Jake Fisher moderated the discussion between Karena Belin (Co-founder and CEO of WHub and COO of AngelHub), Lincoln Yeh (Co-head of Private Equity of Sun Hung Kai & Co), and Shan Han (Co-founder and CEO of Zetl). The following are the 5 key takeaways from the event.
Find the right partner
Early-stage startups often have no choice over debt or equity as they have no history to use to obtain debt. Debt capital is usually only available for businesses with stable, predictable, and high-quality revenue. When early-stage startups are fundraising, it is easy to take whatever capital is thrown at them. However, it does come at a cost.
Raising equity comes with a hefty price tag as you’re not only giving up a percentage of future profits but also spending roughly 9 to 18 months finding the right investor. This is significant because it’s the critical time to also build your business from the ground up.
An equity investor is married into your business. This means they will go beyond supporting you financially and can change the trajectory of your business. As a startup founder, it’s important to remember that you have the right and duty to vet your investor as they vet you. If you make a mistake, it’s very difficult to get rid of an investor.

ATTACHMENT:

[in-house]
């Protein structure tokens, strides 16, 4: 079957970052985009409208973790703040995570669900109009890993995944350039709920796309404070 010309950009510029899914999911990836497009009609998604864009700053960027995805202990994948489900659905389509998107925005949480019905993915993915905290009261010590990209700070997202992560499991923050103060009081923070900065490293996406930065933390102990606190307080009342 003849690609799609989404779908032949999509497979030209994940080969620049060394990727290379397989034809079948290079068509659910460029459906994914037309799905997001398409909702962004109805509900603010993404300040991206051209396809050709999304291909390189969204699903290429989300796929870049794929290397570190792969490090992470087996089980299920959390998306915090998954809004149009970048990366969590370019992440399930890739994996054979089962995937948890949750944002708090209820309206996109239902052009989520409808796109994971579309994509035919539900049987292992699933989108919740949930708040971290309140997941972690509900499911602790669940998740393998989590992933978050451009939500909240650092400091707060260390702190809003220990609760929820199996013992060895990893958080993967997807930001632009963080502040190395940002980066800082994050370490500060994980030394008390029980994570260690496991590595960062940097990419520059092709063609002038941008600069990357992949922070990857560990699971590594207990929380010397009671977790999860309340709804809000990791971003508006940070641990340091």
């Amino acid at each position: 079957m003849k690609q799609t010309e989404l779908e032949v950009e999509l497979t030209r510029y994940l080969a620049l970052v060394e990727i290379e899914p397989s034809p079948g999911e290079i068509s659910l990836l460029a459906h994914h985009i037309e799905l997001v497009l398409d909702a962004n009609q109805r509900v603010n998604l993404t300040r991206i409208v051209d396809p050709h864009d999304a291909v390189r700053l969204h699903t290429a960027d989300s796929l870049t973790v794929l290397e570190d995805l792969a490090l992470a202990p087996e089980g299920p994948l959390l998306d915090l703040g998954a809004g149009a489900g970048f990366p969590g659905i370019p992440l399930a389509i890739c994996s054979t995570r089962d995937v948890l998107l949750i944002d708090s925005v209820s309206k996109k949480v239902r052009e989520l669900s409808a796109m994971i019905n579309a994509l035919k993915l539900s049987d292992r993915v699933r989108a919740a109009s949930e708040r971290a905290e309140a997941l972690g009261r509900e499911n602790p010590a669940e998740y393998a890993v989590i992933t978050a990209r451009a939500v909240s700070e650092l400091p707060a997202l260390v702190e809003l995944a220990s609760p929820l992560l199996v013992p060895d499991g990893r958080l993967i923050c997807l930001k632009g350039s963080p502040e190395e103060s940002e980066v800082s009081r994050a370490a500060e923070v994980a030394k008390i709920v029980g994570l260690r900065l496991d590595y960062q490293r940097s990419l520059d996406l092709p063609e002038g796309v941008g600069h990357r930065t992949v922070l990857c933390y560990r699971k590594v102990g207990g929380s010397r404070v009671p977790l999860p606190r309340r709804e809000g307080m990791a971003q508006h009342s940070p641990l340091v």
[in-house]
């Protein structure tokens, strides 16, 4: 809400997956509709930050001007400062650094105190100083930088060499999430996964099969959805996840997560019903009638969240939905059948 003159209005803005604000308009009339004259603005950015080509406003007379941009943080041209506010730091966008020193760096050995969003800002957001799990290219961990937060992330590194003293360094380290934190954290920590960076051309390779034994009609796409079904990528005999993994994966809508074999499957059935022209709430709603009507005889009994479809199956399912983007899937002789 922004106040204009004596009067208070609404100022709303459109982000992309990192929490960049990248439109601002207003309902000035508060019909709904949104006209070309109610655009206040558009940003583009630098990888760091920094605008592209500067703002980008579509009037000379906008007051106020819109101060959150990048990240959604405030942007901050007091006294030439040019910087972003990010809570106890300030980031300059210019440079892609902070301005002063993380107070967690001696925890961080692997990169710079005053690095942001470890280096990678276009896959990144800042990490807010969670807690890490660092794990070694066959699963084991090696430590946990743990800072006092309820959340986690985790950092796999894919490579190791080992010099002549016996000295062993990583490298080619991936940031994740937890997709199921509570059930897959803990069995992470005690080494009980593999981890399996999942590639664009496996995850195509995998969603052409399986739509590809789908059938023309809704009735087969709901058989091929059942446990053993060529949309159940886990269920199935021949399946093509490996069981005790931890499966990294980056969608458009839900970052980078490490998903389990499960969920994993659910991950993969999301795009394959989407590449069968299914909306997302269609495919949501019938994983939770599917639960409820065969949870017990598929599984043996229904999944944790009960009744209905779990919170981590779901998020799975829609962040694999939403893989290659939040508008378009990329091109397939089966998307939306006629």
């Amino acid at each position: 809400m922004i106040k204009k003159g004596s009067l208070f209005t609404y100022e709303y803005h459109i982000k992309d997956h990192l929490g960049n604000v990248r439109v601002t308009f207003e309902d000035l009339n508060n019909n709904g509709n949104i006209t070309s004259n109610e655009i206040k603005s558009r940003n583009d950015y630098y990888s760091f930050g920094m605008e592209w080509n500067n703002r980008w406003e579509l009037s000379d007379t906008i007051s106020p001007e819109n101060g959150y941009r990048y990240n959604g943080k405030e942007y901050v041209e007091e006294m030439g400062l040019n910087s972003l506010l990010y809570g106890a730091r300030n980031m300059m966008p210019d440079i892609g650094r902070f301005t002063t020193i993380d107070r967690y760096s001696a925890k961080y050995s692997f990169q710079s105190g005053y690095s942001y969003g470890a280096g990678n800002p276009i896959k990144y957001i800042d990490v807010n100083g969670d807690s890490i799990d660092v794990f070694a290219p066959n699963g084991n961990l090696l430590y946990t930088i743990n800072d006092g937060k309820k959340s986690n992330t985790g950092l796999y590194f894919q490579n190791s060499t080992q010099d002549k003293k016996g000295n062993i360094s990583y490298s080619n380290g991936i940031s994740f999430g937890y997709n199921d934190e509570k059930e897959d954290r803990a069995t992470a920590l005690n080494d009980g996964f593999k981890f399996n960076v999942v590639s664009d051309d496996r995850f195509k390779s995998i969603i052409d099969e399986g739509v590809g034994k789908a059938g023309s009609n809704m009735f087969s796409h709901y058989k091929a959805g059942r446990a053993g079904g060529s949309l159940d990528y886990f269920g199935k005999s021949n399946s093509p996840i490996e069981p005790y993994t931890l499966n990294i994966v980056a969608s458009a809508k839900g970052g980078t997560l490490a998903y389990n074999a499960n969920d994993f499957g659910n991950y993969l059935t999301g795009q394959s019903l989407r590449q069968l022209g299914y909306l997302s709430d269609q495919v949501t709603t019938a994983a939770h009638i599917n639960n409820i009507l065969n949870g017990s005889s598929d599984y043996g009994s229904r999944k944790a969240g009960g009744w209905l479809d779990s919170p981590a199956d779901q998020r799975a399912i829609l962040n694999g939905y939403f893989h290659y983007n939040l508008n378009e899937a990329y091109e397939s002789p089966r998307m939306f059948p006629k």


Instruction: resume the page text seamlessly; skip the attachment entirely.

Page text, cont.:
Education is lacking in the east
Asia has a much shorter track record for startups compared to the west. Knowledge hasn’t been passed down, therefore startups have to make their own mistakes and learn from them. This also makes it harder for startups to find capital, as there is a lack of experienced startup investors.
For example, the SAFE is a hybrid debt and equity instrument introduced by Y Combinator. While it should be a fairly simple way to raise capital compared to convertible notes in terms of the legal and negotiation processes, many Asian investors are unaware of this tool. This means that fundraising will still take a long time as the educational component needs to be factored in.
Growth over corporate metrics
Many people are leaving their corporate jobs to form startups and underestimate the speed of change. The panellists have found that these types of founders are typically more concerned with metrics from the corporate world than metrics that show hypergrowth. Traction and growth are the key elements that differentiates a startup from a small business.
In Hong Kong, many startups quickly scale and look beyond the region because of the small market. This is a positive as companies can get trapped looking solely at their own country.
Hong Kong remains a well-connected hub
One of the strengths of Hong Kong is networking. Many people who left before 1997 still have a connection and seek to help companies or even plan to return. Despite a setback due to the pandemic, Hong Kong is slowly picking up again. This means that as capital is saturating the western market, investors will chase the yield to Asia.
Labour Costs and Shortages
According to panellists, Hong Kong startups can benefit from the talent pool in Asia including Hong Kong as the starting salaries are pretty low and experienced staff may not be needed in the beginning. By the time expertise is needed, the startups should be further along in their development.
Despite this, there are labour shortages globally which will naturally drive up labour costs. This is especially true for the fintech industry who are not only competing with banks but also virtual banks and crypto.
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